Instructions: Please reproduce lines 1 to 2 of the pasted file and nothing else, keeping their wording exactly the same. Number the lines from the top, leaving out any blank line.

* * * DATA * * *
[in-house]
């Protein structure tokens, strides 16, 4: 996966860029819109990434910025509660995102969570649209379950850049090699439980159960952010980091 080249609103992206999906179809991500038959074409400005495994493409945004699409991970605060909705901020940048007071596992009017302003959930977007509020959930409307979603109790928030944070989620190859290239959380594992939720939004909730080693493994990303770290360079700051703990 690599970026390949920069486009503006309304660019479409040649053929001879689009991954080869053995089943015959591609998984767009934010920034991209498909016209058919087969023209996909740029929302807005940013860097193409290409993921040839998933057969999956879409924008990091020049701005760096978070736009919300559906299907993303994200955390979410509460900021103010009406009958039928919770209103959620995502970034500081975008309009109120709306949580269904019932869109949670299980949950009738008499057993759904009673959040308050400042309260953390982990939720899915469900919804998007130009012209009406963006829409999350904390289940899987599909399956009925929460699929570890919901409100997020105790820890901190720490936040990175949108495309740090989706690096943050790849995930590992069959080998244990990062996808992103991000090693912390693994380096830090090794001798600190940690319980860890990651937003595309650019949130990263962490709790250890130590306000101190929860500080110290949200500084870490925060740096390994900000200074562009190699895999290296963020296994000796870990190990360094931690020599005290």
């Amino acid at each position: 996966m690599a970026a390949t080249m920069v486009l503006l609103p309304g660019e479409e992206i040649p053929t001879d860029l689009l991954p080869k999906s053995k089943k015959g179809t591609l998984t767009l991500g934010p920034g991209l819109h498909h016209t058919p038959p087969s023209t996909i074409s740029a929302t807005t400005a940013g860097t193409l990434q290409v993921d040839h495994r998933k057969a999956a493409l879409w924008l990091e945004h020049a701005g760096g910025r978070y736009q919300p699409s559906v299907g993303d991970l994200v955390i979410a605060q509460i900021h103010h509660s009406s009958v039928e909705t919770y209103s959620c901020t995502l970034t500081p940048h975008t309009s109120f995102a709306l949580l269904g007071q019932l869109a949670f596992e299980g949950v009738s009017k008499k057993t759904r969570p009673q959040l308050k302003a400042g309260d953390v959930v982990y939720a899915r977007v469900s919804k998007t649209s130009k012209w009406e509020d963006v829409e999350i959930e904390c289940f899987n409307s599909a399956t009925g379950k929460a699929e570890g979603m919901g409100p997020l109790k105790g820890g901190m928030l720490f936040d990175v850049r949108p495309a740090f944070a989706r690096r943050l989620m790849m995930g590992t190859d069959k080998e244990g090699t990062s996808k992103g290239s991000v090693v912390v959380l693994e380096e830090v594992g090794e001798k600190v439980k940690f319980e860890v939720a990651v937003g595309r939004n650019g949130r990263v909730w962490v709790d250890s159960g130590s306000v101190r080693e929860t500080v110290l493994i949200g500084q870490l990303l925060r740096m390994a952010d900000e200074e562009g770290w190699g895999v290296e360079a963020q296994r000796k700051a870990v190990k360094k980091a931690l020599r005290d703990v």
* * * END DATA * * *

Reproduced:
[in-house]
């Protein structure tokens, strides 16, 4: 996966860029819109990434910025509660995102969570649209379950850049090699439980159960952010980091 080249609103992206999906179809991500038959074409400005495994493409945004699409991970605060909705901020940048007071596992009017302003959930977007509020959930409307979603109790928030944070989620190859290239959380594992939720939004909730080693493994990303770290360079700051703990 690599970026390949920069486009503006309304660019479409040649053929001879689009991954080869053995089943015959591609998984767009934010920034991209498909016209058919087969023209996909740029929302807005940013860097193409290409993921040839998933057969999956879409924008990091020049701005760096978070736009919300559906299907993303994200955390979410509460900021103010009406009958039928919770209103959620995502970034500081975008309009109120709306949580269904019932869109949670299980949950009738008499057993759904009673959040308050400042309260953390982990939720899915469900919804998007130009012209009406963006829409999350904390289940899987599909399956009925929460699929570890919901409100997020105790820890901190720490936040990175949108495309740090989706690096943050790849995930590992069959080998244990990062996808992103991000090693912390693994380096830090090794001798600190940690319980860890990651937003595309650019949130990263962490709790250890130590306000101190929860500080110290949200500084870490925060740096390994900000200074562009190699895999290296963020296994000796870990190990360094931690020599005290």